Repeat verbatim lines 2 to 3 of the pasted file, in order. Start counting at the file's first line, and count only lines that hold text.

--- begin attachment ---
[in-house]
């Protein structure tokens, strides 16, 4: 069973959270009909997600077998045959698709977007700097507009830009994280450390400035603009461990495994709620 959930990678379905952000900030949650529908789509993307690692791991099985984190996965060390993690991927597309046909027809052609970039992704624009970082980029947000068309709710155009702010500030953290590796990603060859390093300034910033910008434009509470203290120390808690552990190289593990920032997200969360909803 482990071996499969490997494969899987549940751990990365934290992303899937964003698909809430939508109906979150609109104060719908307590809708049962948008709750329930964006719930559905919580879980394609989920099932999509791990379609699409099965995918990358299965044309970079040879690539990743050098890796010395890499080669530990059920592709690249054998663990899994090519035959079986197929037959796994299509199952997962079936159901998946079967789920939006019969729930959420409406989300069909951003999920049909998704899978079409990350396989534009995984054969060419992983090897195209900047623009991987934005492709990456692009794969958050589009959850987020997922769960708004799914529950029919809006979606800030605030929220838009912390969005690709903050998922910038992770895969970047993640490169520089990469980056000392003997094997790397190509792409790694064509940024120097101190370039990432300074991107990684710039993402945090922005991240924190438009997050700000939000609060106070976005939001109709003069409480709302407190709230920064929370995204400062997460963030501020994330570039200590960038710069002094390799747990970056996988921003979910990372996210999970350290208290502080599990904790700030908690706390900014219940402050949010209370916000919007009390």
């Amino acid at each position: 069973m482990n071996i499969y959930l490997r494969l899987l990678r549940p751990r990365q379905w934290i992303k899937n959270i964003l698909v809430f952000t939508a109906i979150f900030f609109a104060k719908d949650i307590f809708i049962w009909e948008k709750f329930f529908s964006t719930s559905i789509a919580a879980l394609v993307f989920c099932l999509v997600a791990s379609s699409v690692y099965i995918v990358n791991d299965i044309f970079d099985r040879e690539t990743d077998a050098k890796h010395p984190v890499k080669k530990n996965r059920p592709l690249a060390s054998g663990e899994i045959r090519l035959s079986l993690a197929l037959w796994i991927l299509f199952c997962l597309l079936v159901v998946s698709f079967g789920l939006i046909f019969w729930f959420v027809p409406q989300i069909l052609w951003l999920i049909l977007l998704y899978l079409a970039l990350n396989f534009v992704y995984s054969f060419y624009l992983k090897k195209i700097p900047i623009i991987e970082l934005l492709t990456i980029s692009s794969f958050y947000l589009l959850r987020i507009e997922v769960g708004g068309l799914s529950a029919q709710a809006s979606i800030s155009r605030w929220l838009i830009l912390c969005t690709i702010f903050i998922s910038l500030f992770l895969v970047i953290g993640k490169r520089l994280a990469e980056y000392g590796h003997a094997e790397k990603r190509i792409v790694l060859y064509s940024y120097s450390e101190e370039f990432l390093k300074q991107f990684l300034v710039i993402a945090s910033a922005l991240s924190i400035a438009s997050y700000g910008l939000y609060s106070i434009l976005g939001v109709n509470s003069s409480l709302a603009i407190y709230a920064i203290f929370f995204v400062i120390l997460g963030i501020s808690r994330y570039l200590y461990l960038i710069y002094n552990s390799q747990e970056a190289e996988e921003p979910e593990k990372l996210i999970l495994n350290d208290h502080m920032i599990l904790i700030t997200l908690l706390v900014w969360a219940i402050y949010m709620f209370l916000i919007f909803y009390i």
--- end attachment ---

């Protein structure tokens, strides 16, 4: 069973959270009909997600077998045959698709977007700097507009830009994280450390400035603009461990495994709620 959930990678379905952000900030949650529908789509993307690692791991099985984190996965060390993690991927597309046909027809052609970039992704624009970082980029947000068309709710155009702010500030953290590796990603060859390093300034910033910008434009509470203290120390808690552990190289593990920032997200969360909803 482990071996499969490997494969899987549940751990990365934290992303899937964003698909809430939508109906979150609109104060719908307590809708049962948008709750329930964006719930559905919580879980394609989920099932999509791990379609699409099965995918990358299965044309970079040879690539990743050098890796010395890499080669530990059920592709690249054998663990899994090519035959079986197929037959796994299509199952997962079936159901998946079967789920939006019969729930959420409406989300069909951003999920049909998704899978079409990350396989534009995984054969060419992983090897195209900047623009991987934005492709990456692009794969958050589009959850987020997922769960708004799914529950029919809006979606800030605030929220838009912390969005690709903050998922910038992770895969970047993640490169520089990469980056000392003997094997790397190509792409790694064509940024120097101190370039990432300074991107990684710039993402945090922005991240924190438009997050700000939000609060106070976005939001109709003069409480709302407190709230920064929370995204400062997460963030501020994330570039200590960038710069002094390799747990970056996988921003979910990372996210999970350290208290502080599990904790700030908690706390900014219940402050949010209370916000919007009390």
């Amino acid at each position: 069973m482990n071996i499969y959930l490997r494969l899987l990678r549940p751990r990365q379905w934290i992303k899937n959270i964003l698909v809430f952000t939508a109906i979150f900030f609109a104060k719908d949650i307590f809708i049962w009909e948008k709750f329930f529908s964006t719930s559905i789509a919580a879980l394609v993307f989920c099932l999509v997600a791990s379609s699409v690692y099965i995918v990358n791991d299965i044309f970079d099985r040879e690539t990743d077998a050098k890796h010395p984190v890499k080669k530990n996965r059920p592709l690249a060390s054998g663990e899994i045959r090519l035959s079986l993690a197929l037959w796994i991927l299509f199952c997962l597309l079936v159901v998946s698709f079967g789920l939006i046909f019969w729930f959420v027809p409406q989300i069909l052609w951003l999920i049909l977007l998704y899978l079409a970039l990350n396989f534009v992704y995984s054969f060419y624009l992983k090897k195209i700097p900047i623009i991987e970082l934005l492709t990456i980029s692009s794969f958050y947000l589009l959850r987020i507009e997922v769960g708004g068309l799914s529950a029919q709710a809006s979606i800030s155009r605030w929220l838009i830009l912390c969005t690709i702010f903050i998922s910038l500030f992770l895969v970047i953290g993640k490169r520089l994280a990469e980056y000392g590796h003997a094997e790397k990603r190509i792409v790694l060859y064509s940024y120097s450390e101190e370039f990432l390093k300074q991107f990684l300034v710039i993402a945090s910033a922005l991240s924190i400035a438009s997050y700000g910008l939000y609060s106070i434009l976005g939001v109709n509470s003069s409480l709302a603009i407190y709230a920064i203290f929370f995204v400062i120390l997460g963030i501020s808690r994330y570039l200590y461990l960038i710069y002094n552990s390799q747990e970056a190289e996988e921003p979910e593990k990372l996210i999970l495994n350290d208290h502080m920032i599990l904790i700030t997200l908690l706390v900014w969360a219940i402050y949010m709620f209370l916000i919007f909803y009390i």